On Monday, Seth Barron, head of creative business partnerships at Google/YouTube ZOO (my bro), provided some guidelines for content marketing to ensure that your efforts will stand out among the rest of the digital distractions like Engage’s posterior, am I right folks? Of course, as Captain Content, I understand how to make content stand out more than a Kardashian at a dollar store, but that doesn’t mean this information can’t help all of you. So, let’s review some of Sethy-Seth’s best practices for content marketing, and good ole’ Cap will provide some insight on what’s being used by a brand successfully today. Be Your Own R.L. Stine
That is to say, find the story within your brand, and tell it like a boss (Goosebumps are my fave). “Stories drive emotional connections,” Barron said. “Ads are just well-told stories that drive action. It’s a beautiful piece of content with a great media plan around it.” Don’t be afraid to tell the story of your brand, your consumers, or your products. Make a grand gesture as to why your brand is going to change the world. Metaphorically stand outside of your crush’s window with a boombox playing Peter Gabriel.
Real World Example
I’m taking it back to the old school because I’m an old fool who’s too cool for this one. Apple. 1984. Two words, and you get it, right? Steve Jobs created this conceptual commercial airing at a time that guarantees the largest audience. An Orwellian-nod to a future of conformity and oligarchy is shattered by a lone innovator going against the monolithic grain. It was moving. It was inspiring. It was different. The best part: they did not show one computer during the entire commercial. No need to. Stands on its own---don’t you think?
Put Users First
Listen, I learned the hard way that my selfish needs shouldn’t be placed above the needs of the very person in which affection I desire (sorry about that, Engage). Make your users your brand story’s protagonist--your very own Atticus Finch, if you will. Tell such a moving, relatable story that your users will be picturing themselves in the place of the protagonist at the center of your story. Don’t make your story larger than your product, though. You will want to deliver on the level of quality in which you portray. In other words, don’t tell a story like War and Peace when you’re selling a Flowbee.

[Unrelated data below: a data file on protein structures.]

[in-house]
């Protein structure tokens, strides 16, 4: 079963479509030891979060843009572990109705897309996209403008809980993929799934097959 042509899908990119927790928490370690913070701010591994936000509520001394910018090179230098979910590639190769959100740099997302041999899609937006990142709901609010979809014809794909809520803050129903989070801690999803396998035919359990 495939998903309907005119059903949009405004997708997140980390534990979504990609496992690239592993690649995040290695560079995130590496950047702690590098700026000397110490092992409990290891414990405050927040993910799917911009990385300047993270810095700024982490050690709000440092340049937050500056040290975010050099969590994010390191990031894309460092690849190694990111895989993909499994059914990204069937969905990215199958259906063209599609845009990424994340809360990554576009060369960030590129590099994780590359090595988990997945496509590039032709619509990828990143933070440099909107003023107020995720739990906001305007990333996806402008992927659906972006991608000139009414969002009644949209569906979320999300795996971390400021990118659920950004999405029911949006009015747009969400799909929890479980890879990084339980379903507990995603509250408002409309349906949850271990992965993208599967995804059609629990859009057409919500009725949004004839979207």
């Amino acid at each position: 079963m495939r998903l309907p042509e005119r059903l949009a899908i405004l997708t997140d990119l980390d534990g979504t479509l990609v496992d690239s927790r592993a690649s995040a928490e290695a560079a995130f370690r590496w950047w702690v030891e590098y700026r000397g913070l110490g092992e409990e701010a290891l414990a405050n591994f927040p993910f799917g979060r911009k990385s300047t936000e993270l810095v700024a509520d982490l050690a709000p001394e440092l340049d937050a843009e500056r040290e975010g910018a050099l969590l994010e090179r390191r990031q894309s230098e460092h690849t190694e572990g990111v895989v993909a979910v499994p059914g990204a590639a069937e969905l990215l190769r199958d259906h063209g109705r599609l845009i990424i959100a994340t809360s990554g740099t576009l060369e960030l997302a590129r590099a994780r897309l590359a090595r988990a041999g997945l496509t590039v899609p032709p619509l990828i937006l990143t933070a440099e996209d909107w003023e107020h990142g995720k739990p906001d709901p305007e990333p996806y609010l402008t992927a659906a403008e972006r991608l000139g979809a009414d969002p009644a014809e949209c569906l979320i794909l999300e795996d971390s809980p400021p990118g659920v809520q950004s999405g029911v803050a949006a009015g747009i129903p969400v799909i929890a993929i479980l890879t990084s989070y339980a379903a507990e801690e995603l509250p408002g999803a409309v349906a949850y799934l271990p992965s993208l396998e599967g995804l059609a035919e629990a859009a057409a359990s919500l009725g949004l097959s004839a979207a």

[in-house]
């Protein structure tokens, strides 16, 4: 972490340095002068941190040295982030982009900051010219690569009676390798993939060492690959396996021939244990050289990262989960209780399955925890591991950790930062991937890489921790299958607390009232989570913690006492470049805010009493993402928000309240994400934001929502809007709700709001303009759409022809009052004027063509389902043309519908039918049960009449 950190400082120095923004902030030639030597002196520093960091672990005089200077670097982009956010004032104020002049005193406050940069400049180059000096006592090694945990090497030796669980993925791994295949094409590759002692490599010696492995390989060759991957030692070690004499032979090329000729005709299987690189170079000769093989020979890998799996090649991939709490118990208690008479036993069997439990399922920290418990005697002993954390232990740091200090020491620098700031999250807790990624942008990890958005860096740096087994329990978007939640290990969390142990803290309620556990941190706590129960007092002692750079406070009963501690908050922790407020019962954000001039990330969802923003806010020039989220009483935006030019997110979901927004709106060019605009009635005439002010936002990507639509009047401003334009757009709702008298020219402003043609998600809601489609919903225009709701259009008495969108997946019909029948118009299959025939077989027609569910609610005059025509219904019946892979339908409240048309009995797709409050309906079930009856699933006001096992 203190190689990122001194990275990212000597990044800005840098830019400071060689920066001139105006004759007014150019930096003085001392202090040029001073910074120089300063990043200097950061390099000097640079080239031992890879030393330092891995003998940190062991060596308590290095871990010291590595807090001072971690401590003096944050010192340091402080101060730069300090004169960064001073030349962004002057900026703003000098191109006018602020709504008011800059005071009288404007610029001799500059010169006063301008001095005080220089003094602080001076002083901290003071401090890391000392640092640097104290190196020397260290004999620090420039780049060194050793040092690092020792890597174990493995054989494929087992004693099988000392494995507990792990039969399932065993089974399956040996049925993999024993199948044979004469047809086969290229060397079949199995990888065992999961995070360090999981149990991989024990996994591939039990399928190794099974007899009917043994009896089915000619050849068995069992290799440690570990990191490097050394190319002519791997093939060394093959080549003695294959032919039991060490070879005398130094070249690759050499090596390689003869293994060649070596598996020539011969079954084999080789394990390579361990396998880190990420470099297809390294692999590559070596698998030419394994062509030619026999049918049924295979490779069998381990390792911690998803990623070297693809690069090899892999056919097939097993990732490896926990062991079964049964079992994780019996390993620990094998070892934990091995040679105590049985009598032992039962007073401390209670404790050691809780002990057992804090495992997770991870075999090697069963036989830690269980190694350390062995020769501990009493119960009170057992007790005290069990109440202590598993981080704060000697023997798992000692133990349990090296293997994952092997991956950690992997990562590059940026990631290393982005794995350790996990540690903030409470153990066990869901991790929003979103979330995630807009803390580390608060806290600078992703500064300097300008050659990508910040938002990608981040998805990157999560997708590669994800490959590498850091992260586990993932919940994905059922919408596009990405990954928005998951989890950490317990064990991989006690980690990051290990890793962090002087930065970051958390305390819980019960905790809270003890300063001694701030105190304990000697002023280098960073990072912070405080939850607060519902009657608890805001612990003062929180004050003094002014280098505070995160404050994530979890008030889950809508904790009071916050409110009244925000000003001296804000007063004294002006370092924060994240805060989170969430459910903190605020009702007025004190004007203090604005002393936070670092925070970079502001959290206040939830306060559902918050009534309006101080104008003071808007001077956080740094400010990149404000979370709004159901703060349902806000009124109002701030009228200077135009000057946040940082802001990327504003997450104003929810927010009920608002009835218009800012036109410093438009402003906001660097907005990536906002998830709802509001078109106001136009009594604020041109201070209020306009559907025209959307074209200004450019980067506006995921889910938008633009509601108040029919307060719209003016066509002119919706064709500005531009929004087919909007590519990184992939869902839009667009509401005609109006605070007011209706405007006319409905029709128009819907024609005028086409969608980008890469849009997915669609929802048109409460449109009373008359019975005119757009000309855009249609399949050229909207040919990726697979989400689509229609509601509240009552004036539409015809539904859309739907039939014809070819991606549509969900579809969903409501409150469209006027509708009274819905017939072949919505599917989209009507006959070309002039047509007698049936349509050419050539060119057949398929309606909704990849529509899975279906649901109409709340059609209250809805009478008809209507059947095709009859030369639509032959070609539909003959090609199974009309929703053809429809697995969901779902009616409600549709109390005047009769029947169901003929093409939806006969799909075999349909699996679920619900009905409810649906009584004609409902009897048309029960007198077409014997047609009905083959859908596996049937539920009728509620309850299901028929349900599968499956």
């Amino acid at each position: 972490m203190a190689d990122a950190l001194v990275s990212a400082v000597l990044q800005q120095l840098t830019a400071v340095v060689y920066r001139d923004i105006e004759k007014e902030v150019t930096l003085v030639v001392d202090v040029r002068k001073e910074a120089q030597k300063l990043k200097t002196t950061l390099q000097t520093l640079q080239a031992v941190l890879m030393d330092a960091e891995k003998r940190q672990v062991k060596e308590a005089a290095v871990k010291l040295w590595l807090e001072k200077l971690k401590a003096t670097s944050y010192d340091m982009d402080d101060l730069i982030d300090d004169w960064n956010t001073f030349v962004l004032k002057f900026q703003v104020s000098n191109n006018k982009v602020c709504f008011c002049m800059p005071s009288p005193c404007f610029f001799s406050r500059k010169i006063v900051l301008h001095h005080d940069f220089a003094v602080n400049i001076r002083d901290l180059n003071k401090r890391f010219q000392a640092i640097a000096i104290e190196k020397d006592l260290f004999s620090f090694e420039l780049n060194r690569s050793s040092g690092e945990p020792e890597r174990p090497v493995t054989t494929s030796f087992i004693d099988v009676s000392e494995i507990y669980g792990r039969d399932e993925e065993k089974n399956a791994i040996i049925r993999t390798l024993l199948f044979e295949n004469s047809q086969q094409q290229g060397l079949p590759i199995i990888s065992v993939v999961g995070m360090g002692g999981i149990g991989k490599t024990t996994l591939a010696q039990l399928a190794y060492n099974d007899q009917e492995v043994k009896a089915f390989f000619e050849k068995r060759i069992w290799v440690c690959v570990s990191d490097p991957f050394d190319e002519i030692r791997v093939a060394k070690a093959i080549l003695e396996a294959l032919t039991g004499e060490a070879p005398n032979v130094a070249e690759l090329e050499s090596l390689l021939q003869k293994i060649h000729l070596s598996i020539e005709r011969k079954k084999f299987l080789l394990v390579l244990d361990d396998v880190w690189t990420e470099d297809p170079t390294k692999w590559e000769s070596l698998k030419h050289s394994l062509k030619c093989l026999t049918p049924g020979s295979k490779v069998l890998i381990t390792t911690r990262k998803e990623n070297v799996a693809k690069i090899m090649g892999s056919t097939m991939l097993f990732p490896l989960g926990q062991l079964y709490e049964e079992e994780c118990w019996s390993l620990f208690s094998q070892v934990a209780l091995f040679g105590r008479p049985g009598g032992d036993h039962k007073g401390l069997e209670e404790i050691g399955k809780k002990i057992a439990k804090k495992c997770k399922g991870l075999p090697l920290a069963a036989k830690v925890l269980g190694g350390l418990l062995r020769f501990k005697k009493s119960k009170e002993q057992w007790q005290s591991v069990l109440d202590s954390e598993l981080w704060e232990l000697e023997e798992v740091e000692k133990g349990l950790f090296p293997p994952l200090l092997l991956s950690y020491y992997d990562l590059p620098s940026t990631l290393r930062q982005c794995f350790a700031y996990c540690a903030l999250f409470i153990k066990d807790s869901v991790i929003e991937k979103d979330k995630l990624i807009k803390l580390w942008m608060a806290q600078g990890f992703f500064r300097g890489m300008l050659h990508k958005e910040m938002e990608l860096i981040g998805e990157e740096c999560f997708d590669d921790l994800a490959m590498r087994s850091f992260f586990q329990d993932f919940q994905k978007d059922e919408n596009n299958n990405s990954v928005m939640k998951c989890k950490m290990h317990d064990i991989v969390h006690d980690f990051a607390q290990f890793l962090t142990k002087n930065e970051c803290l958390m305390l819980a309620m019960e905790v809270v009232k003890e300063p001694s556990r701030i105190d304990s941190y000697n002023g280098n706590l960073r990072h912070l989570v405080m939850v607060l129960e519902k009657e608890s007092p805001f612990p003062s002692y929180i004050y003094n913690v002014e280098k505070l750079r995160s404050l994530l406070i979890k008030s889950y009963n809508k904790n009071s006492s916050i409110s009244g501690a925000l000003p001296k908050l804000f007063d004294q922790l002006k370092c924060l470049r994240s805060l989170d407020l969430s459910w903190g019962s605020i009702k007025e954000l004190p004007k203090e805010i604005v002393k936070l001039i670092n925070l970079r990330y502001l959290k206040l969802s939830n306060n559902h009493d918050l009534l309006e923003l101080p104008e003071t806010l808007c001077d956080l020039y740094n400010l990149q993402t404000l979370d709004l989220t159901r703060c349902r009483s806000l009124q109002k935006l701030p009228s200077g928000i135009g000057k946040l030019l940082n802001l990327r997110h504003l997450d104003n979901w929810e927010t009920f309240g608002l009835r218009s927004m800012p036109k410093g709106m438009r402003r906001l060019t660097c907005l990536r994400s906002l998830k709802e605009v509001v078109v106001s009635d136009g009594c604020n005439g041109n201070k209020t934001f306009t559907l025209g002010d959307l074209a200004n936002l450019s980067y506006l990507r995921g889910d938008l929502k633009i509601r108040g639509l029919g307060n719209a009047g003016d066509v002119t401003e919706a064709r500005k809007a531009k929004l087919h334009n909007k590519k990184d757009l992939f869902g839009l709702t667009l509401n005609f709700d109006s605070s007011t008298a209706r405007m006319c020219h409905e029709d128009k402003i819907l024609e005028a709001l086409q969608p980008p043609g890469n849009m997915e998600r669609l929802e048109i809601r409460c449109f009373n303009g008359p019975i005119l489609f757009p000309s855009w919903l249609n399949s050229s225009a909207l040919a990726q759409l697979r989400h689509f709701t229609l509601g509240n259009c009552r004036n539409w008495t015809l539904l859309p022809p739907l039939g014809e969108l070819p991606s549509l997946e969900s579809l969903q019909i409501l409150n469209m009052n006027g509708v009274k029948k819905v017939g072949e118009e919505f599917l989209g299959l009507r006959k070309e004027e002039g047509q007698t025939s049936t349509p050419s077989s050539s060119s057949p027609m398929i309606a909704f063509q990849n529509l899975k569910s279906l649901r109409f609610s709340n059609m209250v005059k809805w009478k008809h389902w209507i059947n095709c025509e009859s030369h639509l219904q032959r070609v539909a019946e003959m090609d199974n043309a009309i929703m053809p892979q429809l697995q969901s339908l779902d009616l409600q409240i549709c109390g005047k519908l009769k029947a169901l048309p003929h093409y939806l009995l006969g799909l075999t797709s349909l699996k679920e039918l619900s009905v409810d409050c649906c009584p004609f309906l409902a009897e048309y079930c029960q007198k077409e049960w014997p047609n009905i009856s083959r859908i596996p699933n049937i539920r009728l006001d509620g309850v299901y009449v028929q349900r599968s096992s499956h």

Real World Example
Gatorade is not just something that you drink the morning after a heavy night of drinking. Its brand positioning is aimed at athletes from weekend warriors to NFL players. They market their product to all athletes, but also provide resources to it primary users through Beat the Heat Safety Kit PDFs, an interactive science lab, and visually stunning commercials with incredible art direction.
Fall in Love
I’m not talking about the type of love between The Bachelor and his 20 rose recipients (Yes, I watch The Bachelor, doesn’t everybody?). I’m talking about a love affair between the user and the brand that brings out feelings of loyalty and emotions. Show that you love your consumers and your consumers love you.
Real World Example
Subaru is a tried and true example of their content showing the love to their consumers, which makes their consumers love them back. The Dear Subaru section on their website displays a collection of stories, photos and videos that were submitted by real owners. Those stories are separated into the primary consumer categories for which they tend to choose Subaru over other vehicles: adventure, pets, safety, community, love, longevity, versatility, and performance. They reinforce that brand story with compelling and heart-string pulling advertisements.
I’m not crying--that’s just additional eye liquid that allows my eyes to be more lubricated, allowing my X-ray vision to work harder.
When it comes to content marketing, tell your story. “Embrace the fact that content is liquid and stop planning it by platform but by user,” Barron said. “It doesn’t matter what screen the content is on, the more you think about your strategy as who is this user and how can I put them first the more successful you will be.” “Love your users. If you do, you will help them. You won’t get in their way.” If you need help with your content marketing, contact The Contentinators® by calling 866-471-4748.